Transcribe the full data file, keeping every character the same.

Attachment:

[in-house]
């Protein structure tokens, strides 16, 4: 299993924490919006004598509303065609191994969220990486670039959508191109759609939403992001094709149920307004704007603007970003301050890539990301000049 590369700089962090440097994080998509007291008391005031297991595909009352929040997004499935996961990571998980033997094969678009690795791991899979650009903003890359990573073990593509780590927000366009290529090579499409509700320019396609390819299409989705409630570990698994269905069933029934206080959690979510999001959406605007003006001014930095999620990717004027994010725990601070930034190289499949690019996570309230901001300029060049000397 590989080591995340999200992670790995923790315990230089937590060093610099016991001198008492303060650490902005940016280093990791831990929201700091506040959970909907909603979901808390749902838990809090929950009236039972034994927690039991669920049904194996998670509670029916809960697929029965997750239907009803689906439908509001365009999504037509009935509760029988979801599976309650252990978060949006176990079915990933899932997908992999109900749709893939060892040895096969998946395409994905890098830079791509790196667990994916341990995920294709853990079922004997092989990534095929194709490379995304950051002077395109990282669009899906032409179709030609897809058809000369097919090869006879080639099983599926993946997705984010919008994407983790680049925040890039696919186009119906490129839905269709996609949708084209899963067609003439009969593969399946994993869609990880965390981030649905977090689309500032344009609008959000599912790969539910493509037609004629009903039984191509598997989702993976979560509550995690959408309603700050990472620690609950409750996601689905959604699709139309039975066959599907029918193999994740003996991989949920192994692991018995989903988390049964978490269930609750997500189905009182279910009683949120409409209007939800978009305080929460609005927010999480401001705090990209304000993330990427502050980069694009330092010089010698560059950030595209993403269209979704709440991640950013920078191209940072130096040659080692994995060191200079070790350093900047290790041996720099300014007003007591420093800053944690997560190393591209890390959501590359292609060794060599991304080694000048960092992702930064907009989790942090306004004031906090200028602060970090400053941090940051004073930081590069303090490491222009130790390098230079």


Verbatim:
[in-house]
């Protein structure tokens, strides 16, 4: 299993924490919006004598509303065609191994969220990486670039959508191109759609939403992001094709149920307004704007603007970003301050890539990301000049 590369700089962090440097994080998509007291008391005031297991595909009352929040997004499935996961990571998980033997094969678009690795791991899979650009903003890359990573073990593509780590927000366009290529090579499409509700320019396609390819299409989705409630570990698994269905069933029934206080959690979510999001959406605007003006001014930095999620990717004027994010725990601070930034190289499949690019996570309230901001300029060049000397 590989080591995340999200992670790995923790315990230089937590060093610099016991001198008492303060650490902005940016280093990791831990929201700091506040959970909907909603979901808390749902838990809090929950009236039972034994927690039991669920049904194996998670509670029916809960697929029965997750239907009803689906439908509001365009999504037509009935509760029988979801599976309650252990978060949006176990079915990933899932997908992999109900749709893939060892040895096969998946395409994905890098830079791509790196667990994916341990995920294709853990079922004997092989990534095929194709490379995304950051002077395109990282669009899906032409179709030609897809058809000369097919090869006879080639099983599926993946997705984010919008994407983790680049925040890039696919186009119906490129839905269709996609949708084209899963067609003439009969593969399946994993869609990880965390981030649905977090689309500032344009609008959000599912790969539910493509037609004629009903039984191509598997989702993976979560509550995690959408309603700050990472620690609950409750996601689905959604699709139309039975066959599907029918193999994740003996991989949920192994692991018995989903988390049964978490269930609750997500189905009182279910009683949120409409209007939800978009305080929460609005927010999480401001705090990209304000993330990427502050980069694009330092010089010698560059950030595209993403269209979704709440991640950013920078191209940072130096040659080692994995060191200079070790350093900047290790041996720099300014007003007591420093800053944690997560190393591209890390959501590359292609060794060599991304080694000048960092992702930064907009989790942090306004004031906090200028602060970090400053941090940051004073930081590069303090490491222009130790390098230079």